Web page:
When it comes to networking, plan for the worst

If a hurricane, flood, earthquake or even local construction strikes your data center, will your network survive unscathed?

There are many reasons why networks fail during disasters. There is, of course, the physical networking equipment; if it isn’t properly secured, it can be subject to ruin. Preventing disaster during a flood, for example, requires having the foresight to keep equipment off of the ground. In addition, using carrier-grade telecommunications equipment instead of enterprise-grade equipment will provide better backup and protection, making the equipment better able to withstand a host of problems.

But far more prevalent is interruption of the telecommunications path, because network connectivity is susceptible to interruption through fiber cuts, which are caused by natural disasters or even outside activity like construction.

To protect against fiber cuts, it is important to have fully diverse fiber optic connectivity in the data center, says Paul Savill, senior vice president of product management at Level 3, a global communications service provider.

The problem is that different telecommunications carriers often use the same rights-of-ways to bring fiber into a given building or data center.

“So it’s not good enough to get half of your circuits from Verizon and half from AT&T,” he said. “You have to ask your service provider for physical network maps that show enough detail about where the fiber runs—what street, what side of the street, how it comes into the building. And make sure that those entrances into the building are on different sides of the building.”

It’s also critical to ensure that the service level agreement offers the full range of protection needed. That means, for example, that the SLA from the prime contractor should cover you end-to-end, even if a third party is involved. In addition, your service provider should be willing to custom design your data center to suit your targeted SLA and performance level.

It’s also a good idea to include wireless networking as part of the plan in case your fiber optic network is out of service—something more likely to happen with wired networks because network infrastructure is so complex.

Wireless networking increasingly is becoming an important part of business continuity planning. According to a 2012 business continuity study from AT&T, which focused on IT executives in Texas, two-thirds of executives now include their wireless network capabilities as part of the business continuity plan.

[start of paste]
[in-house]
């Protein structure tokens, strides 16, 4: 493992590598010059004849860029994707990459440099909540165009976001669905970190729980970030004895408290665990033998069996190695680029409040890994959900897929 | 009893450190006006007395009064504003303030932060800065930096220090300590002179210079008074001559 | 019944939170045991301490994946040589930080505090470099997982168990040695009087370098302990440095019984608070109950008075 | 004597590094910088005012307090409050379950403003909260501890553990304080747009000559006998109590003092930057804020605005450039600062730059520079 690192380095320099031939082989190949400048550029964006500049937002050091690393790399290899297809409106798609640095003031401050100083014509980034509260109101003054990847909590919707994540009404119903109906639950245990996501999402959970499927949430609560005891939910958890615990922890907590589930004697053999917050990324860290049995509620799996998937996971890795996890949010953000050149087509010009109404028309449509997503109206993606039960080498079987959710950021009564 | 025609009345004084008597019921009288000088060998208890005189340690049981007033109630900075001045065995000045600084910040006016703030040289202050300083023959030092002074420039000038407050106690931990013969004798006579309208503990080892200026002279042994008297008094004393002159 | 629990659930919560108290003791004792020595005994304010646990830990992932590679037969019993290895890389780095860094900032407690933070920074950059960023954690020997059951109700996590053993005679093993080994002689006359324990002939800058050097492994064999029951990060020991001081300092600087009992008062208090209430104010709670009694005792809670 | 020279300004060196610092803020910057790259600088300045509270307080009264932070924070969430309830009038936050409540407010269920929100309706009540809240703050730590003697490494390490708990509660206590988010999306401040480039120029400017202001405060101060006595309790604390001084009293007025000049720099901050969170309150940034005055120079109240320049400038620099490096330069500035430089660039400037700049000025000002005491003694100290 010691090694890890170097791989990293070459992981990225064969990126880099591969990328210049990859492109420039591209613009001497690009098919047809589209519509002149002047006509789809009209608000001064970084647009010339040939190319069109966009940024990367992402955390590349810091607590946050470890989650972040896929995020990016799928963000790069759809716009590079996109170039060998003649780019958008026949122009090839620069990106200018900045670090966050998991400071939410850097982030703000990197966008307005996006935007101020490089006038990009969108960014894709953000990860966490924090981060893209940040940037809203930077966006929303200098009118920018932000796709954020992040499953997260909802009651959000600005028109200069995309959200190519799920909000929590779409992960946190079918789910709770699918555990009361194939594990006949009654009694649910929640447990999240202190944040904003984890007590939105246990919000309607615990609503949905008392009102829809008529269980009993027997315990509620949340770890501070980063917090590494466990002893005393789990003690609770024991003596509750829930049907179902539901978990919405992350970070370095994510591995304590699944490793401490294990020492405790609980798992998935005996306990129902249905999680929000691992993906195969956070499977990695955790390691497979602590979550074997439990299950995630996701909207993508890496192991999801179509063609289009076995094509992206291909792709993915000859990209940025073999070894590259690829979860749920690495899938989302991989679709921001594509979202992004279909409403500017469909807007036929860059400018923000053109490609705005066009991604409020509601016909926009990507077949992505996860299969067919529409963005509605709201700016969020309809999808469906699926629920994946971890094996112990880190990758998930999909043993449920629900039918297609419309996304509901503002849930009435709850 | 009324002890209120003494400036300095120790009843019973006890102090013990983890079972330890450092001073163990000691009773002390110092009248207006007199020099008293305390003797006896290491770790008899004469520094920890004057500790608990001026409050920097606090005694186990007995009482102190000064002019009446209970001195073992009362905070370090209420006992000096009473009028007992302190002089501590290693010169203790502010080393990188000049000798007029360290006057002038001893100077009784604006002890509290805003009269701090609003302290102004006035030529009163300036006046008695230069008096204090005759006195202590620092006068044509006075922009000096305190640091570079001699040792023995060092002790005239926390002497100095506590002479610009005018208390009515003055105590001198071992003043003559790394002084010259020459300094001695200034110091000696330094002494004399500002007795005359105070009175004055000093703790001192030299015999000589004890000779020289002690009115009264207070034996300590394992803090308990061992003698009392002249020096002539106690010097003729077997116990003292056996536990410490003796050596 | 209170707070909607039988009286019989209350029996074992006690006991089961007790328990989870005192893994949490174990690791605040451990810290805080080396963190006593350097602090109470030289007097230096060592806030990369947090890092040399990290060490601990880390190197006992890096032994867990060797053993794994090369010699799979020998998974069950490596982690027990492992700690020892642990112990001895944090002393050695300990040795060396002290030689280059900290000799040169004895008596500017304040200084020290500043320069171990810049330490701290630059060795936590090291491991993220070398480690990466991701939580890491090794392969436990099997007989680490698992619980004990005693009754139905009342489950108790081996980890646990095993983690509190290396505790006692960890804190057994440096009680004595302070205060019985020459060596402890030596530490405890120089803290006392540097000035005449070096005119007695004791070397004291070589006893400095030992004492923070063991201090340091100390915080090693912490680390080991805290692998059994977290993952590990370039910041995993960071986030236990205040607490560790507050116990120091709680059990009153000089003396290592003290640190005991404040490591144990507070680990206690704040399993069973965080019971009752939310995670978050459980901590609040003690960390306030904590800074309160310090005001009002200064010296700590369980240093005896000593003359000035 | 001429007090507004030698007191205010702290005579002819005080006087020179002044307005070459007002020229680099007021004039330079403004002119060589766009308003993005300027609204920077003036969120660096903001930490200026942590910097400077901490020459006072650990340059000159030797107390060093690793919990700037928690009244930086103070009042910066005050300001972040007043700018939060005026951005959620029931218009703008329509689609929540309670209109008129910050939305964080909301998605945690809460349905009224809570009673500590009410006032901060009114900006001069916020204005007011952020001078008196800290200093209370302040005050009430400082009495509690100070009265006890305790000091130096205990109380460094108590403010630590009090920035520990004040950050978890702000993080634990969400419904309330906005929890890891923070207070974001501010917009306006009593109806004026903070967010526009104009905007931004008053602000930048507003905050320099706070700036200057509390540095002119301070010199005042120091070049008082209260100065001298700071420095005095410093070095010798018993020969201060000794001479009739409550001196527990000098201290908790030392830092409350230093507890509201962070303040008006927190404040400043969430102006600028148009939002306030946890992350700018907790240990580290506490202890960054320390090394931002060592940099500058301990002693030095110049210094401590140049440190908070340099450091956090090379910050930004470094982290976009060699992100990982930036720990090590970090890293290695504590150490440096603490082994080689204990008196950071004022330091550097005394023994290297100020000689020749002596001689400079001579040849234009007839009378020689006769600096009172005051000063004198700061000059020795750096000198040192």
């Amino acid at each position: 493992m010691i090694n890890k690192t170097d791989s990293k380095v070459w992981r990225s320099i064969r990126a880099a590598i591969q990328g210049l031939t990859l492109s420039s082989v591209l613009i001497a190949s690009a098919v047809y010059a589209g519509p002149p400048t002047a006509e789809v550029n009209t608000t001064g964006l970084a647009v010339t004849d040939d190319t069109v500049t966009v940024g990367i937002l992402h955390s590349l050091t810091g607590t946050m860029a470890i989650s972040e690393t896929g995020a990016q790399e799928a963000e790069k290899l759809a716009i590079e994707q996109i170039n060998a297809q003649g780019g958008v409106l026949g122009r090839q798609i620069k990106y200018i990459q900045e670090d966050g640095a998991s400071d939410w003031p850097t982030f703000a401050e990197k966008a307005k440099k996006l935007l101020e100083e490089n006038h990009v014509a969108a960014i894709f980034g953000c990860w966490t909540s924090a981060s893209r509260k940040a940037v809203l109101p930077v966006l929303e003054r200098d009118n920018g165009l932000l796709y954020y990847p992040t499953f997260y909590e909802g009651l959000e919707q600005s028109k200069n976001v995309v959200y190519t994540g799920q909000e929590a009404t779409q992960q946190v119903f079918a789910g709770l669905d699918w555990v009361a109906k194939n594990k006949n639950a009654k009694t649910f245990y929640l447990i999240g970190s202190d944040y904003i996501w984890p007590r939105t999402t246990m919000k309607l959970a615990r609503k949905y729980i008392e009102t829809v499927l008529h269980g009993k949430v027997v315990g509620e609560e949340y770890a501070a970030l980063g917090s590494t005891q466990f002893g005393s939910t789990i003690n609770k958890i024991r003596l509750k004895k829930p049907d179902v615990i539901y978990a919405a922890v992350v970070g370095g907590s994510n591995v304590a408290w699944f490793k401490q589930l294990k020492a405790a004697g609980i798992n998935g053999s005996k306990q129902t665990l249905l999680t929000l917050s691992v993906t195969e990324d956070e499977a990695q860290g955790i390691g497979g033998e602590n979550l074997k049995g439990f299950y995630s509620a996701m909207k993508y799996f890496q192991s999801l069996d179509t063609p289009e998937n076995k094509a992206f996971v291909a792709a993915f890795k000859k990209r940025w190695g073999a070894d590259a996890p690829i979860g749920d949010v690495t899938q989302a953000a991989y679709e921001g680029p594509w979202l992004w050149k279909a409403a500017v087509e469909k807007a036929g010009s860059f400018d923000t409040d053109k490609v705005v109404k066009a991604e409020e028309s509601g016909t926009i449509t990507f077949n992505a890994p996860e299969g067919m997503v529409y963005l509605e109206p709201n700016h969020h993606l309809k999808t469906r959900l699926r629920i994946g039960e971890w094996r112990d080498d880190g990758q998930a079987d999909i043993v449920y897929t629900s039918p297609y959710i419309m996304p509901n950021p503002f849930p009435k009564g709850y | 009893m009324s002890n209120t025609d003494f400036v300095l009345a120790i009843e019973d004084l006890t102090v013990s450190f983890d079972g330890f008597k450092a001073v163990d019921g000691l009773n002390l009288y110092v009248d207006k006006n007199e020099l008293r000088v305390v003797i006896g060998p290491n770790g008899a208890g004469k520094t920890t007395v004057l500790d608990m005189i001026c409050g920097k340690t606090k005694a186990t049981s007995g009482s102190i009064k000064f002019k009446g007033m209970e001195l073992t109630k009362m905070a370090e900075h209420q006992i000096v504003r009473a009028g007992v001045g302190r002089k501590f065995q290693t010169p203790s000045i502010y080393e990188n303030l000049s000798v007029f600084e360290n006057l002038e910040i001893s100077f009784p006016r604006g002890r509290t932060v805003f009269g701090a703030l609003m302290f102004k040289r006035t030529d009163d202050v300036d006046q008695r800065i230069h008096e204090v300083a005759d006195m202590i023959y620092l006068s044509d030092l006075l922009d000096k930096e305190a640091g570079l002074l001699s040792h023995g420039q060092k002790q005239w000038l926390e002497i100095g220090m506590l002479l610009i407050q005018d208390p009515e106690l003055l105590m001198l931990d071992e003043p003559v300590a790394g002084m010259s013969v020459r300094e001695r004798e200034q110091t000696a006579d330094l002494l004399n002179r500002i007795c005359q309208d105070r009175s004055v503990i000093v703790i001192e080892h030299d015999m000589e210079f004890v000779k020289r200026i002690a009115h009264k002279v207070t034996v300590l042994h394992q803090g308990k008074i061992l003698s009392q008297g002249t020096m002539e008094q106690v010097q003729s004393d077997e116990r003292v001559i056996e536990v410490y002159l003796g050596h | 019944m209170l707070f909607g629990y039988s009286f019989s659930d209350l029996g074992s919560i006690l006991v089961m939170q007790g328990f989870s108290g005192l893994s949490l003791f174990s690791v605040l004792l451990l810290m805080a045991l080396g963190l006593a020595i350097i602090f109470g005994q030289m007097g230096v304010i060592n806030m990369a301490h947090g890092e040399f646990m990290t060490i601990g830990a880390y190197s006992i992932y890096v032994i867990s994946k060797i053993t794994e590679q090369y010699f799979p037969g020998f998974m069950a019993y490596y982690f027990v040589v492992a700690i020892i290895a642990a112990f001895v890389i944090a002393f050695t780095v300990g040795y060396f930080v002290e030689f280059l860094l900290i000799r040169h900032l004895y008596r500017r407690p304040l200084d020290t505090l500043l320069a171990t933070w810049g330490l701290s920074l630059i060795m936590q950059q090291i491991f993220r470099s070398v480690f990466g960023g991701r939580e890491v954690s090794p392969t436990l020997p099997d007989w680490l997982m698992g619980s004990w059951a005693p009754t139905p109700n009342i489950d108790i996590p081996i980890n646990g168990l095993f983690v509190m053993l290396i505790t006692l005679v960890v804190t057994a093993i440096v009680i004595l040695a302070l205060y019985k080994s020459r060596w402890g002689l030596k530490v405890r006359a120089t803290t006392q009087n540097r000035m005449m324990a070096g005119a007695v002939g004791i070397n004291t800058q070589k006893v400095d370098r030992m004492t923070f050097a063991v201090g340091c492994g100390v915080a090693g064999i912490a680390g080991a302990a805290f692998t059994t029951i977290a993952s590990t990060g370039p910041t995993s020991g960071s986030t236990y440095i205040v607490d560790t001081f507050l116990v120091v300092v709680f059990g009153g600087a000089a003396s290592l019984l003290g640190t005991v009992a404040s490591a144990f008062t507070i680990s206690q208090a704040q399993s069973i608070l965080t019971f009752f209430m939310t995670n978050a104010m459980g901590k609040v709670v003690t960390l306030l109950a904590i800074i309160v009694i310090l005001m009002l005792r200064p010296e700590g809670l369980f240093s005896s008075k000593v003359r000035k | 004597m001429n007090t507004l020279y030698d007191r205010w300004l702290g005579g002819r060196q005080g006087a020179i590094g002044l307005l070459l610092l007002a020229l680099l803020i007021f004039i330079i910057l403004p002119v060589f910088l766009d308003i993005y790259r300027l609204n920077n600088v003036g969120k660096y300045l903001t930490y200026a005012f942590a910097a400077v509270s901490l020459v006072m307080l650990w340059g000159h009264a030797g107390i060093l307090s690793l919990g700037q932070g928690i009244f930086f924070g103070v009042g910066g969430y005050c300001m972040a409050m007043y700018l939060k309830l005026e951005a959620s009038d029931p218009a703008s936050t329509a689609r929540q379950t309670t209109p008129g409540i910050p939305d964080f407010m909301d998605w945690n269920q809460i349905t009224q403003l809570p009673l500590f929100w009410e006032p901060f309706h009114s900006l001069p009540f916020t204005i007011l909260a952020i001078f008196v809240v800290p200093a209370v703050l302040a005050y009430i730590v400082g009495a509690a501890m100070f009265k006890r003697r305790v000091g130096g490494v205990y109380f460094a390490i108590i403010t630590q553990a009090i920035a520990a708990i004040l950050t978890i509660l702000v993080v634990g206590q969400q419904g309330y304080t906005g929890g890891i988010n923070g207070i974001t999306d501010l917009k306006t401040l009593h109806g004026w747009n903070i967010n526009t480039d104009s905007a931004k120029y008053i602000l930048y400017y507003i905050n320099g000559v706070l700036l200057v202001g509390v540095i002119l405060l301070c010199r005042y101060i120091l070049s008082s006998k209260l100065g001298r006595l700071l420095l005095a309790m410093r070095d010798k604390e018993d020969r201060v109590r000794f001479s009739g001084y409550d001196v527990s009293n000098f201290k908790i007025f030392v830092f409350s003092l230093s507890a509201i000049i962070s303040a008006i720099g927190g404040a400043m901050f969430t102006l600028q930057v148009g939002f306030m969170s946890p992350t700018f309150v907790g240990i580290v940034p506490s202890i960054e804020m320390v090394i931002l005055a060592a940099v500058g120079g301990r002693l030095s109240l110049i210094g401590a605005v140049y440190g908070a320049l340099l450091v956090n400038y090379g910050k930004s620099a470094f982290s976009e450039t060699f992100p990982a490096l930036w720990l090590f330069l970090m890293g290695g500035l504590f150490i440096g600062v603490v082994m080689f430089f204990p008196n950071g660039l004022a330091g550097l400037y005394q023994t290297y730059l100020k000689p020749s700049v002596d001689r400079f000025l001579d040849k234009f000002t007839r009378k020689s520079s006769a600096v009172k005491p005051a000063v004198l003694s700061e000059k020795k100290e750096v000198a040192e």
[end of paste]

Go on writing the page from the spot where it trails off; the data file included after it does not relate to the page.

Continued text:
Subhed: Critical for government

While maintaining connectivity is critical for all businesses, it is especially important for government agencies, many of which provide vital services that must be running continuously.

“Federal agencies can’t afford to just ‘check the box’ for continuity of operations and disaster recovery,” said Edward Morche, senior vice president and general manager of Level 3’s Government Markets Group. “Any disruption in network connectivity can seriously compromise operations, confidence and the mission.”

The Social Security Administration is one agency that hasn’t left anything to chance. Through its Networx contract with Level 3, the agency now has multiple 10 Gigabit connections in its data centers. The solution meets SSA’s network performance, scale, capacity and usability requirements.

State and local government agencies have similar requirements. Buncombe County, N.C., for example, has deployed four BridgeWave AR80 point-to-point 80 GHz capacity wireless links, which provide backup for its main county fiber-based network. The solution helps Buncombe County’s police, fire and emergency medical dispatch continue working during crises.

As networks get more complex, the importance of network viability and redundancy, along with wireless networking backup, is more important than ever.